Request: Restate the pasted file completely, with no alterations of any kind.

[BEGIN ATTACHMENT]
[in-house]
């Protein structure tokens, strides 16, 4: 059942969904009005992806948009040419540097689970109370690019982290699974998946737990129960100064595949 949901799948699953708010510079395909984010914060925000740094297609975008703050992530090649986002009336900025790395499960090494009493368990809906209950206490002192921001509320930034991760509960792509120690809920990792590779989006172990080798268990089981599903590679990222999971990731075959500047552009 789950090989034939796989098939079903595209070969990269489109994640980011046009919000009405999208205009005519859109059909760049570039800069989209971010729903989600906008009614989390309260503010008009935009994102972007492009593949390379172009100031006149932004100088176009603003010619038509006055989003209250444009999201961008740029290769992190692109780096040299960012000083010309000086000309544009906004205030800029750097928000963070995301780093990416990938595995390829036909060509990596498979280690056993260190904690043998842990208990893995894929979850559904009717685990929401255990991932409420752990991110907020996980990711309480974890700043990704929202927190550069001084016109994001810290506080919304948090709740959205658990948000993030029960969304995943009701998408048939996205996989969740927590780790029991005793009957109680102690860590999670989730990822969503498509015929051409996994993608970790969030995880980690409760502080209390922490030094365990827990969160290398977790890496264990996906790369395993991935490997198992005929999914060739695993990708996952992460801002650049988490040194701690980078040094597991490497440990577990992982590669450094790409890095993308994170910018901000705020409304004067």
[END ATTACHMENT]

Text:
[in-house]
């Protein structure tokens, strides 16, 4: 059942969904009005992806948009040419540097689970109370690019982290699974998946737990129960100064595949 949901799948699953708010510079395909984010914060925000740094297609975008703050992530090649986002009336900025790395499960090494009493368990809906209950206490002192921001509320930034991760509960792509120690809920990792590779989006172990080798268990089981599903590679990222999971990731075959500047552009 789950090989034939796989098939079903595209070969990269489109994640980011046009919000009405999208205009005519859109059909760049570039800069989209971010729903989600906008009614989390309260503010008009935009994102972007492009593949390379172009100031006149932004100088176009603003010619038509006055989003209250444009999201961008740029290769992190692109780096040299960012000083010309000086000309544009906004205030800029750097928000963070995301780093990416990938595995390829036909060509990596498979280690056993260190904690043998842990208990893995894929979850559904009717685990929401255990991932409420752990991110907020996980990711309480974890700043990704929202927190550069001084016109994001810290506080919304948090709740959205658990948000993030029960969304995943009701998408048939996205996989969740927590780790029991005793009957109680102690860590999670989730990822969503498509015929051409996994993608970790969030995880980690409760502080209390922490030094365990827990969160290398977790890496264990996906790369395993991935490997198992005929999914060739695993990708996952992460801002650049988490040194701690980078040094597991490497440990577990992982590669450094790409890095993308994170910018901000705020409304004067």